Sunday, June 21, 2009

The Collector In Me

Cleaning the basement is, for me, a sort of never-ending exercise. Not one of futility, but one that seems to always need completing; I'll go at 'er for awhile, then things will get hectic and pretty soon any previous work is buried under boxes that need breaking down, outsized baby clothes that need putting away, and a host of tools that need organizing. It's work that I enjoy, even though in my heart of hearts I wish that just once I could go down there and see NOTHING that needs organizing. *sigh*

Part of the problem - maybe the biggest part of the problem - is that I am, in the kindest possible description, a collector. Always have been, and to some extent probably always will be. I feel that at least some of this collector-hood must be genetic: my dad didn't really collect stuff, but my mom sure does. She gets into one kick after another, pursues it with almost maniacal purpose, then abandons it at or near completion and moves on to something else. Farber Bros. Krome-Kraft, lead soldiers playing band instruments, bottles, Mego action figures…the list goes on. Some of my collector tendencies also come from stories I've heard my grampa tell all my life: about how, when he was a paperboy in the late '30s, he'd be on his route down by Farmington and see all this "great stuff" that people had put out to the curb to go to the trash. We're talking full, working floor lamps; toasters and radios and all manner of early electronic gadgetry; furniture in varying stages of decay (including none at all); and just really all manner of "treasure." He'd lug some of this home, maybe fix a frayed wire here or clean out a motor there, and pretty soon he'd have a perfectly usable piece of…whatever when he was done. Of course, his mother would scream blue murder at all of this stuff appearing in their house: "Bob! Get that out of here!" And he'd complain that it - whatever "it" was - was perfectly good and shouldn't be thrown away.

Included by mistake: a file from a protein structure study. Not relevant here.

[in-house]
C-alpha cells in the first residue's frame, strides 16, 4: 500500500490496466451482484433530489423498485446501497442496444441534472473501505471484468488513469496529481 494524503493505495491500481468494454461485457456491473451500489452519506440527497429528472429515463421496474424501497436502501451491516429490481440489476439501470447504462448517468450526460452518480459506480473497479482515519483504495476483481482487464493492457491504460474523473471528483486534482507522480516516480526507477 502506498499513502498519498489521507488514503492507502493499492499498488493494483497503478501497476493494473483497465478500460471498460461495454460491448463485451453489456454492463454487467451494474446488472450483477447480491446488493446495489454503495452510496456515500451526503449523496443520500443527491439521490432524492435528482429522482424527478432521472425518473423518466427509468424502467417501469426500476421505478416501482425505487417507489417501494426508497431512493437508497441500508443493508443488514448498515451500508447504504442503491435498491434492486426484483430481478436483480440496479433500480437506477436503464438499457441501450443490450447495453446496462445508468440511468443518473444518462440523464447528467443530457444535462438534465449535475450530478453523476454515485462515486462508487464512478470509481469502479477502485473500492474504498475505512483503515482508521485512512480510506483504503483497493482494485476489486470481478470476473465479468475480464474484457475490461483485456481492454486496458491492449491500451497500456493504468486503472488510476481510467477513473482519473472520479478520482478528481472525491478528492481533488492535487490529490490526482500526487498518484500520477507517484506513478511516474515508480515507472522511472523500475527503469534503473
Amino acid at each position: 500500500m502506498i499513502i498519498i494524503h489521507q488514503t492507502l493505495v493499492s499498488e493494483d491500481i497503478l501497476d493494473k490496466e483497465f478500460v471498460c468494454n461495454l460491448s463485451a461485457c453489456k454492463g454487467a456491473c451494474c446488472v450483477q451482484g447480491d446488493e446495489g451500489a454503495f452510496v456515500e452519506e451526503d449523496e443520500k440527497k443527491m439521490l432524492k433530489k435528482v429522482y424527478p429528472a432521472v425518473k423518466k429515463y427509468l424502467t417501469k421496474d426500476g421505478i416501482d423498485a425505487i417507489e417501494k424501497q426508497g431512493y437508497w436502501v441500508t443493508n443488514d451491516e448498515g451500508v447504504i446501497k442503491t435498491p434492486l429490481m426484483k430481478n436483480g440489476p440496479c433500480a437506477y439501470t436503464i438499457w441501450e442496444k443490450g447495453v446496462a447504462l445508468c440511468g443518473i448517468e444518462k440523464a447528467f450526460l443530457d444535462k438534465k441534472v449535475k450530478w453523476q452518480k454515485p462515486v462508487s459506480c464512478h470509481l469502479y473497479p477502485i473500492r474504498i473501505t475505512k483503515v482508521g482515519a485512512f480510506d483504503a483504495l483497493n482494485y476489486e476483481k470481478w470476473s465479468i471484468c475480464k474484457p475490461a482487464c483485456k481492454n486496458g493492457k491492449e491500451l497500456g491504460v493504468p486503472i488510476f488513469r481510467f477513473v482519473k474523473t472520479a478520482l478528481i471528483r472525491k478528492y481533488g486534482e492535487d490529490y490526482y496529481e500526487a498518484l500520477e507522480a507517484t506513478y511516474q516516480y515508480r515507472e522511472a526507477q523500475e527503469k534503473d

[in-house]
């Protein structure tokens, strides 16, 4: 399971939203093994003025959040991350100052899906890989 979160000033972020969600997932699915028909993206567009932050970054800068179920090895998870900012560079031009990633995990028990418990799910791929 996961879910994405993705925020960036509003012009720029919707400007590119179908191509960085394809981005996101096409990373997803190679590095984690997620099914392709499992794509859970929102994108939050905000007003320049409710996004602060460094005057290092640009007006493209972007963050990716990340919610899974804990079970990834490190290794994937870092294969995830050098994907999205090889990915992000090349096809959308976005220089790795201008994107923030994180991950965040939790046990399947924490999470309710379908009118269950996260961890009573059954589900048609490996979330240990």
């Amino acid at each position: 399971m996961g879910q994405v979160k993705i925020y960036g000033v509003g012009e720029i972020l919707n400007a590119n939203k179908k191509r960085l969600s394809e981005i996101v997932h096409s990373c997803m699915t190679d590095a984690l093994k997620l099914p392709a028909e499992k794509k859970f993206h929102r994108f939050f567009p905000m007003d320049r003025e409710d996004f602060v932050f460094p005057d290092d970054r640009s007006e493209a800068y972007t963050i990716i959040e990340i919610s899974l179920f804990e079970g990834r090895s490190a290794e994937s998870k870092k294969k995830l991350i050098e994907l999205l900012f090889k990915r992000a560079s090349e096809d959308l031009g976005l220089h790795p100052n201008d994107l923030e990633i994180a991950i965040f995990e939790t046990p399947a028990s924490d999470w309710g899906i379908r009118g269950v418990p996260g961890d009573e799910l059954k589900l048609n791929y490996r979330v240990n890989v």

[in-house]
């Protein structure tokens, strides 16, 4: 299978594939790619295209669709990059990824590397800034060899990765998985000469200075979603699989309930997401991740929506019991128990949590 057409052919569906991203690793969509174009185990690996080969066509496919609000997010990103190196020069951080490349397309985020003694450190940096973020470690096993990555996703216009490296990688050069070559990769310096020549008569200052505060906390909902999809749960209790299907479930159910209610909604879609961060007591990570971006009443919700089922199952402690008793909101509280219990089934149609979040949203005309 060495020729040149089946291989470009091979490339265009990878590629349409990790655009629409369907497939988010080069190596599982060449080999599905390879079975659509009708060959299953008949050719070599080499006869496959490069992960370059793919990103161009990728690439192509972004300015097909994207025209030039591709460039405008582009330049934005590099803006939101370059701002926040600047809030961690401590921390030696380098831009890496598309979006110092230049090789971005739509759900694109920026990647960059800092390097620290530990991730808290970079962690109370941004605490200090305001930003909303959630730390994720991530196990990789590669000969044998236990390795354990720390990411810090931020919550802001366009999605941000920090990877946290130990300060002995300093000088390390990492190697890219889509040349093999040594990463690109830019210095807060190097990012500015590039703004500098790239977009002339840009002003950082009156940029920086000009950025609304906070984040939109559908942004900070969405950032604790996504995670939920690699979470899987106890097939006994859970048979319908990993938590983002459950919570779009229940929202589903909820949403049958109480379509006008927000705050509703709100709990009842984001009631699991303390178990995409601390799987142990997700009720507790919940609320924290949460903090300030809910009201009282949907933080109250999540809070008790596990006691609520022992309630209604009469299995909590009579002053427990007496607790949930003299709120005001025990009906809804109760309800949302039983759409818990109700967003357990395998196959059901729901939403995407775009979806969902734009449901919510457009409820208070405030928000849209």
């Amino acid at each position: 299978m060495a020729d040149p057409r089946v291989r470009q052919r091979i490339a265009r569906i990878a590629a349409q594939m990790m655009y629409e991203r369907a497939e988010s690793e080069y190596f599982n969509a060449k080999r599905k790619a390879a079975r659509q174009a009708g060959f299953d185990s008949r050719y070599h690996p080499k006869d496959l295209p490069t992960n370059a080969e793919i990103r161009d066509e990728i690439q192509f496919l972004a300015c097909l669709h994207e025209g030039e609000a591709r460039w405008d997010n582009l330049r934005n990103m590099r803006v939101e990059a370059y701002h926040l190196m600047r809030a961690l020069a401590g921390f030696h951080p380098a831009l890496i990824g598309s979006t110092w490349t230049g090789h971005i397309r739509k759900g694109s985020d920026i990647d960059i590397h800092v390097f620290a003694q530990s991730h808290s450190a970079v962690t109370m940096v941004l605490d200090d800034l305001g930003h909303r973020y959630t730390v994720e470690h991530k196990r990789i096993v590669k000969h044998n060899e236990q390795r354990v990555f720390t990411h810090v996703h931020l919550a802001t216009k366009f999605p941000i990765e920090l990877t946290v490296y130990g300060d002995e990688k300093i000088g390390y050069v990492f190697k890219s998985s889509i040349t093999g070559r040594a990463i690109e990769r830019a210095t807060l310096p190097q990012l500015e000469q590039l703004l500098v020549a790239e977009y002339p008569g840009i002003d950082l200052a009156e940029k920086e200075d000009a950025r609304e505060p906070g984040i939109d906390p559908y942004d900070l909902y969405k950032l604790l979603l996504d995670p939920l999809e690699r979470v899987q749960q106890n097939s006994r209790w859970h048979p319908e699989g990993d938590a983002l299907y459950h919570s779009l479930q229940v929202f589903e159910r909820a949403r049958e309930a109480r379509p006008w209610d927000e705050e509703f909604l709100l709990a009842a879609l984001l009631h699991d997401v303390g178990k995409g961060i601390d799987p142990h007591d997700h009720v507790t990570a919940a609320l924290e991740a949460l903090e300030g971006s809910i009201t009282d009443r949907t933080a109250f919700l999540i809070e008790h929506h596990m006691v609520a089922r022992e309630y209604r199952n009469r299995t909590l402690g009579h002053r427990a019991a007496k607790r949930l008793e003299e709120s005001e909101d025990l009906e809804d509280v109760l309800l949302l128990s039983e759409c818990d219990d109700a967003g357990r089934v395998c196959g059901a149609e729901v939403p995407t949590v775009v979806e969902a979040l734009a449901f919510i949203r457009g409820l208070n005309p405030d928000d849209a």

That ends up being one of my biggest problems: sometimes I'm less a "collector" and more just a "saver." Because of those stories Gramps would tell, I somehow have it in my subconscious that everything has value. And so I save shit. eBay has been like a godsend for me: once that craze hit, stuff that I normally would have tortured myself about throwing away could easily be disposed of - for money, yet! - by selling at online auction. And those of you who were there know that the early days of eBay were like the wild west: anything went, and I mean anything. Whatever sort of crap you could possibly list and describe, somebody out there wanted it.